The incoming GG Mary Simon will move into Rideau Hall-unlike her predecessor
Unlike her predecessor, Julie Payette, the Governor-designate Mary Simon plans to move into Julie Payette-she is the first since the Confederation to live outside the official residence The governor.
On Tuesday, Simon became the first Aboriginal in history to be appointed to the office. Payette announced her appointment nearly six months after an external investigation found that the workplace she presided over was poisonous and shamelessly resigned.
“Ms. Simon has been to this residence several times this week,” Natalie Babin Dufresne, director of communications at Rideau Hall, told CBC News.
“She is honored to move in. Plans are coming soon, but they are being worked out.”
During Payette’s tenure, she was criticized for refusing to live in the 5,000-square-foot dormitory reserved for her. The federal government spent more than $250,000 to take measures to satisfy Payette’s desire for more privacy in the residence, but she never moved in. The living area has been vacant for about four years.
Rideau Hall is the official residence and workplace of the Governor. Throughout her tenure, Payette did conduct business outside of her office.
Nathan Tidridge, deputy director of the Crown Institute at Massey College in Canada, said that Simon’s move in was “good news.”
“It is vital that the governor lives in the official residence of Rideau Hall,” Tiedrich said. “This is an important point for the treatment required by Rideau Hall itself and the staff there.”
Simon is inheriting a broken workplace in transition. Some staff took sick leave or left the office altogether to avoid the stressful working environment under Payette’s leadership. Some people later returned to the Rideau Hall.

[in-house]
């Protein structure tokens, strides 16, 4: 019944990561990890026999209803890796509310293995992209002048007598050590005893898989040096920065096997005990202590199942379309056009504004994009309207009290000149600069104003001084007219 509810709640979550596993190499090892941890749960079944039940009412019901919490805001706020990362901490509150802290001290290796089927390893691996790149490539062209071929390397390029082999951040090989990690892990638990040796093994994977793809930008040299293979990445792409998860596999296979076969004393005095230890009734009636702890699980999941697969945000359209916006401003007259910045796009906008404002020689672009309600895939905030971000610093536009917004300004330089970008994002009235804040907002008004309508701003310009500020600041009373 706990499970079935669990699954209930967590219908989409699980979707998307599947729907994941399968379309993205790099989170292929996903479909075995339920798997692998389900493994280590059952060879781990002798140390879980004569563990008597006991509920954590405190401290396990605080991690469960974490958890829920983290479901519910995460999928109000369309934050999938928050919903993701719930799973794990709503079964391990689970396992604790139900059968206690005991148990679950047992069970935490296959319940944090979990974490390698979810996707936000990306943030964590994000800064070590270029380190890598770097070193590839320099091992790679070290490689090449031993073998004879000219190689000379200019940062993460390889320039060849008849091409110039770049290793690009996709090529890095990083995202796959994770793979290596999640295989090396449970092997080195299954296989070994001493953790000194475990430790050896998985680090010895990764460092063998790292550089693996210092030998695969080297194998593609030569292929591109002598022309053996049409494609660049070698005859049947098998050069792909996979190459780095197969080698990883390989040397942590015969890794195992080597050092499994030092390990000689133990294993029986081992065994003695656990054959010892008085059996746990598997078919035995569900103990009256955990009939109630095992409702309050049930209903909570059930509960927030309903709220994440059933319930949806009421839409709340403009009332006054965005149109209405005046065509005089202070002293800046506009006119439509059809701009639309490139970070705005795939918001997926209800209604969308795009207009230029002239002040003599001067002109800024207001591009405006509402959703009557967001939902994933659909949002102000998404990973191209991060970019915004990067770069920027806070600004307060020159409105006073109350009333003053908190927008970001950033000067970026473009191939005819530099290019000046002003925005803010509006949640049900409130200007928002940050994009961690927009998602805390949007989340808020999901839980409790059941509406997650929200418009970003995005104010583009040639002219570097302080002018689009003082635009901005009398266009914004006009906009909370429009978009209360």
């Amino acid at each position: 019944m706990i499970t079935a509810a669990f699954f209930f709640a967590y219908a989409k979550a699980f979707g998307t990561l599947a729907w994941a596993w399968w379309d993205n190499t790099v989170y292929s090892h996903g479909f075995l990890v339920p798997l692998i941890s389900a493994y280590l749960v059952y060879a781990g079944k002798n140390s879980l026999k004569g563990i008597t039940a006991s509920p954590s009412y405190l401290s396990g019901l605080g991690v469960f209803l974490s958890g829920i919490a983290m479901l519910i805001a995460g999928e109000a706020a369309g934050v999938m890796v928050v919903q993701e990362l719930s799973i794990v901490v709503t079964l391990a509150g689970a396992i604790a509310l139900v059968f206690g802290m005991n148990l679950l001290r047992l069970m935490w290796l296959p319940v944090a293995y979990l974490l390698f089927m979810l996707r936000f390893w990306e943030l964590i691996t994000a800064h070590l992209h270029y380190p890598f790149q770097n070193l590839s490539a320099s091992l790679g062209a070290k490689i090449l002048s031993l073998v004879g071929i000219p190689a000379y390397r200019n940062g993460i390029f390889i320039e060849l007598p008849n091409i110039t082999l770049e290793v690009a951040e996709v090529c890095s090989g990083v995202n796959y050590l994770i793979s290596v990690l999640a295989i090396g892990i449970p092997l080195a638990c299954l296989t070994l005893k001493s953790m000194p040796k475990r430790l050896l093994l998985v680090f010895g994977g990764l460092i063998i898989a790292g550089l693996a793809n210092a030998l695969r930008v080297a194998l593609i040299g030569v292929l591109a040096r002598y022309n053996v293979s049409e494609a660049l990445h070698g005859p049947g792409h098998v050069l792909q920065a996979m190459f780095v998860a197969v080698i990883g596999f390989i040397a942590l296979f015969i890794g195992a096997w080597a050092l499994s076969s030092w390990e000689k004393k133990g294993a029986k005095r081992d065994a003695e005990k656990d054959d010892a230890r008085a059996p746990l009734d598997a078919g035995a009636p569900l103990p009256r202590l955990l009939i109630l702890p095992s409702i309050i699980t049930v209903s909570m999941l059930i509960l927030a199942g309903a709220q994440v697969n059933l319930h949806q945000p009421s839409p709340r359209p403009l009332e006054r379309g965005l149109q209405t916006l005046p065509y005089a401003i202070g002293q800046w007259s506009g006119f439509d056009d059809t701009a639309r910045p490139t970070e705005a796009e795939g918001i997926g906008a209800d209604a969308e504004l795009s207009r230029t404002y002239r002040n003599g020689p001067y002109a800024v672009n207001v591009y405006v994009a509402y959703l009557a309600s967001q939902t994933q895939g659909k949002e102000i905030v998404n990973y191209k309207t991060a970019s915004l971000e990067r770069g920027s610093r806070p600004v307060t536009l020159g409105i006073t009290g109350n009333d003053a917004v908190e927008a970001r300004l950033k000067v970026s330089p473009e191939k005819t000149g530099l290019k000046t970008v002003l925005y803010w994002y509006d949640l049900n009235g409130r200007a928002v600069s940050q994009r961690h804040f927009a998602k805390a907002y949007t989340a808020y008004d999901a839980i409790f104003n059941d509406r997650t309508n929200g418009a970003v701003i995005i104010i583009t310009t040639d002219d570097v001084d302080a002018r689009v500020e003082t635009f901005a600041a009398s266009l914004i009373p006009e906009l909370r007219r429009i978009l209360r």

“The staff is like a big family, so let the Governor as a resident refocus it into that type of space,” Tiedridge said.
“So it’s not just an office. It’s a home. It really is the anchor point for this.”
Tidrdige said that he also hopes to see Simon transform the Rideau Hall into a safe space for the aborigines.
NCC is ready for Rideau Hall
The National Capital Council spent more than $40,000 on daily maintenance work to prepare Rideau Hall for new tenants: updating the countertops of private dormitories, repairing heating and cooling systems, and replacing chandelier lifts.
Payette chose to live in an 8,500-square-foot hotel outside the Rideau Hall-which means that the Department of Global Affairs can no longer use the house to receive visiting heads of state and foreign dignitaries. During the pandemic, Payette lived in her own private cabin in Quebec. According to the Canadian Broadcasting Corporation News, this meant that the RCMP had to travel to the area and stay in a hotel, and pay extra.
The government spent Nearly $140,000 was spent on researching and designing a private staircase for Payette that had never been built, and over $117,500 was spent on a door and a series of doors to prevent people from leaving her office.
The RCMP conducts a training exercise today
Rideau Hall said last summer that it was still addressing the building’s accessibility, privacy, and security issues — some of which emerged after a security breach on July 2, 2020.
Back in March, a judge sentenced Corey Hurren-who rushed into the gate of Rideau Hall with loaded guns and multiple rounds of ammunition last summer-six years in prison, minus one year in prison.
The RCMP stated that training exercises are being conducted in the Lido Hall today, “to verify the national standard operating procedures, to identify and correct any potential problems that may arise in actual incidents, and to ensure preparation for any possible incidents.”
Simon’s installation ceremony is expected to take place in the next few weeks.